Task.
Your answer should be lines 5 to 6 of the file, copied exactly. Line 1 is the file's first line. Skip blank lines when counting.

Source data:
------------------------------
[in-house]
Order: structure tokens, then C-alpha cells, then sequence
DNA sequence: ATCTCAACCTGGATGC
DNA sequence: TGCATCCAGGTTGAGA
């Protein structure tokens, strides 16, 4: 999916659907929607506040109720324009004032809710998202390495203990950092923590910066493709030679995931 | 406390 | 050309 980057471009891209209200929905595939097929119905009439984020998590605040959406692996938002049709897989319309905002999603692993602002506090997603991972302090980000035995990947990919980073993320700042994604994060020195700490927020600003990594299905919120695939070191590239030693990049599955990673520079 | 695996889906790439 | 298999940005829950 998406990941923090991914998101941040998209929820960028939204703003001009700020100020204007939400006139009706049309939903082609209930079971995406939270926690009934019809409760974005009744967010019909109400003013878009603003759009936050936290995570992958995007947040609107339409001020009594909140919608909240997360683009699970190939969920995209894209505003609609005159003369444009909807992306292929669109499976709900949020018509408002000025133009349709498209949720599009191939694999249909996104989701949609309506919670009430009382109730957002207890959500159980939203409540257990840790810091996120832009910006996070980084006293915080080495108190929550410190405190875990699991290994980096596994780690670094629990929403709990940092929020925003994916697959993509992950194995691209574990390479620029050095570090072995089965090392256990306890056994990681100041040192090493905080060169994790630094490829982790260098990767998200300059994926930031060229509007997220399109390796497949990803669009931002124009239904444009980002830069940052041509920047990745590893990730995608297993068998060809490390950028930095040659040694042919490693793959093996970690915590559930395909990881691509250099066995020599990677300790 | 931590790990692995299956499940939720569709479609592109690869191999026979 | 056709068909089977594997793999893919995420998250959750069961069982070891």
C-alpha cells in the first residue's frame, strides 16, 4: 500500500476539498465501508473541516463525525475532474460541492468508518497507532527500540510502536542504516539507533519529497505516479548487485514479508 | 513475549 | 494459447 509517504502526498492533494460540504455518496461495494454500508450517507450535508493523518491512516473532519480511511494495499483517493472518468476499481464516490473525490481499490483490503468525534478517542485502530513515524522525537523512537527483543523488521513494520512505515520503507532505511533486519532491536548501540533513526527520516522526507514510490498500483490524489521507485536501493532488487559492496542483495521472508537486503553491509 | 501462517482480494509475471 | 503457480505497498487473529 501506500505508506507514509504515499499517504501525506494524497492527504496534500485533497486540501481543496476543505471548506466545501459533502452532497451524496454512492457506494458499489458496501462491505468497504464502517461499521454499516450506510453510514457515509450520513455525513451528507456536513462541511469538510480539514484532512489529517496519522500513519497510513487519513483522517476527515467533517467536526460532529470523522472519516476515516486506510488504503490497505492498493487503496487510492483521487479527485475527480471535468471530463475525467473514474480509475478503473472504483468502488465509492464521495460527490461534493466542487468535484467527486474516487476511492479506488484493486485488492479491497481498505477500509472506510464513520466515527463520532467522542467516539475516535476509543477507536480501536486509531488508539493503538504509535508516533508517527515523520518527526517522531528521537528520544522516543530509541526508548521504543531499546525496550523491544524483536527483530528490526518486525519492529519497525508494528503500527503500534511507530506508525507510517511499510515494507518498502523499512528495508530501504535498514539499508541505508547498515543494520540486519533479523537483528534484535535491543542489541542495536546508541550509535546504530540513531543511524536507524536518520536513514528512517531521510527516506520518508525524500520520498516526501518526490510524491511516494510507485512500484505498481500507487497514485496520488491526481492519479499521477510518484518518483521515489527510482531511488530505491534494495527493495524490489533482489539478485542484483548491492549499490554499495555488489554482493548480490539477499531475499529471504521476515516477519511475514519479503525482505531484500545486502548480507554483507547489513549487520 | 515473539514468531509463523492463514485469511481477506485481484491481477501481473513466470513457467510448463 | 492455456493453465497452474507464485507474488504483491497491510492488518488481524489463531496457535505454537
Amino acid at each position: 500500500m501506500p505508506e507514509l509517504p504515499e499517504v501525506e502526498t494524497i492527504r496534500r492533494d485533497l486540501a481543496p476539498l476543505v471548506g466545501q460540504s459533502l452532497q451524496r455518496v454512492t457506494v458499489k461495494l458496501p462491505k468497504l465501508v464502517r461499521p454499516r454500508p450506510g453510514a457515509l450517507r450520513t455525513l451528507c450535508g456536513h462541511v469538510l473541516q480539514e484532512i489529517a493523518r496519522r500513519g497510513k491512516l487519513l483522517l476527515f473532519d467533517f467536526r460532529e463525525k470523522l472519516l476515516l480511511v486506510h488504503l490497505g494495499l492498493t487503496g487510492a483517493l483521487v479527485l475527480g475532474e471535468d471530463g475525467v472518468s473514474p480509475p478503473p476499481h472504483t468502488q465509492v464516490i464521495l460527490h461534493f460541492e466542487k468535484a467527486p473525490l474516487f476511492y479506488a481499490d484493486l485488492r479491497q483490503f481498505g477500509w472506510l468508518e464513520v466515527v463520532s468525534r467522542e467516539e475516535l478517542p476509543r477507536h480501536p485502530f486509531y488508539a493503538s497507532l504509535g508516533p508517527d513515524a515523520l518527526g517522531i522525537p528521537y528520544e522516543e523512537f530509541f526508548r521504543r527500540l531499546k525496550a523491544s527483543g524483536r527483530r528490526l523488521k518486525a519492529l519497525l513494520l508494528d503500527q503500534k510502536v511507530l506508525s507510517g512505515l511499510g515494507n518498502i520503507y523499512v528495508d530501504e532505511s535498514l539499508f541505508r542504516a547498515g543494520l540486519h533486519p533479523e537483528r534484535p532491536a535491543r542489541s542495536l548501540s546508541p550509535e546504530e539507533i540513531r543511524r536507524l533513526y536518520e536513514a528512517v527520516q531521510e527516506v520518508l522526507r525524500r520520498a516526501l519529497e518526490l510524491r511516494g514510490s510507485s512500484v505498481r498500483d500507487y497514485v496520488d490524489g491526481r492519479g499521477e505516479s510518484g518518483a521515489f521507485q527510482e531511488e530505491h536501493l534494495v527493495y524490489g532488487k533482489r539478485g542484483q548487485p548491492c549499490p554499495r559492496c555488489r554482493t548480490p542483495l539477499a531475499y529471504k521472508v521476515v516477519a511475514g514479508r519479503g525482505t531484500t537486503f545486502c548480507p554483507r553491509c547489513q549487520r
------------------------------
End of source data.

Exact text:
């Protein structure tokens, strides 16, 4: 999916659907929607506040109720324009004032809710998202390495203990950092923590910066493709030679995931 | 406390 | 050309 980057471009891209209200929905595939097929119905009439984020998590605040959406692996938002049709897989319309905002999603692993602002506090997603991972302090980000035995990947990919980073993320700042994604994060020195700490927020600003990594299905919120695939070191590239030693990049599955990673520079 | 695996889906790439 | 298999940005829950 998406990941923090991914998101941040998209929820960028939204703003001009700020100020204007939400006139009706049309939903082609209930079971995406939270926690009934019809409760974005009744967010019909109400003013878009603003759009936050936290995570992958995007947040609107339409001020009594909140919608909240997360683009699970190939969920995209894209505003609609005159003369444009909807992306292929669109499976709900949020018509408002000025133009349709498209949720599009191939694999249909996104989701949609309506919670009430009382109730957002207890959500159980939203409540257990840790810091996120832009910006996070980084006293915080080495108190929550410190405190875990699991290994980096596994780690670094629990929403709990940092929020925003994916697959993509992950194995691209574990390479620029050095570090072995089965090392256990306890056994990681100041040192090493905080060169994790630094490829982790260098990767998200300059994926930031060229509007997220399109390796497949990803669009931002124009239904444009980002830069940052041509920047990745590893990730995608297993068998060809490390950028930095040659040694042919490693793959093996970690915590559930395909990881691509250099066995020599990677300790 | 931590790990692995299956499940939720569709479609592109690869191999026979 | 056709068909089977594997793999893919995420998250959750069961069982070891």
C-alpha cells in the first residue's frame, strides 16, 4: 500500500476539498465501508473541516463525525475532474460541492468508518497507532527500540510502536542504516539507533519529497505516479548487485514479508 | 513475549 | 494459447 509517504502526498492533494460540504455518496461495494454500508450517507450535508493523518491512516473532519480511511494495499483517493472518468476499481464516490473525490481499490483490503468525534478517542485502530513515524522525537523512537527483543523488521513494520512505515520503507532505511533486519532491536548501540533513526527520516522526507514510490498500483490524489521507485536501493532488487559492496542483495521472508537486503553491509 | 501462517482480494509475471 | 503457480505497498487473529 501506500505508506507514509504515499499517504501525506494524497492527504496534500485533497486540501481543496476543505471548506466545501459533502452532497451524496454512492457506494458499489458496501462491505468497504464502517461499521454499516450506510453510514457515509450520513455525513451528507456536513462541511469538510480539514484532512489529517496519522500513519497510513487519513483522517476527515467533517467536526460532529470523522472519516476515516486506510488504503490497505492498493487503496487510492483521487479527485475527480471535468471530463475525467473514474480509475478503473472504483468502488465509492464521495460527490461534493466542487468535484467527486474516487476511492479506488484493486485488492479491497481498505477500509472506510464513520466515527463520532467522542467516539475516535476509543477507536480501536486509531488508539493503538504509535508516533508517527515523520518527526517522531528521537528520544522516543530509541526508548521504543531499546525496550523491544524483536527483530528490526518486525519492529519497525508494528503500527503500534511507530506508525507510517511499510515494507518498502523499512528495508530501504535498514539499508541505508547498515543494520540486519533479523537483528534484535535491543542489541542495536546508541550509535546504530540513531543511524536507524536518520536513514528512517531521510527516506520518508525524500520520498516526501518526490510524491511516494510507485512500484505498481500507487497514485496520488491526481492519479499521477510518484518518483521515489527510482531511488530505491534494495527493495524490489533482489539478485542484483548491492549499490554499495555488489554482493548480490539477499531475499529471504521476515516477519511475514519479503525482505531484500545486502548480507554483507547489513549487520 | 515473539514468531509463523492463514485469511481477506485481484491481477501481473513466470513457467510448463 | 492455456493453465497452474507464485507474488504483491497491510492488518488481524489463531496457535505454537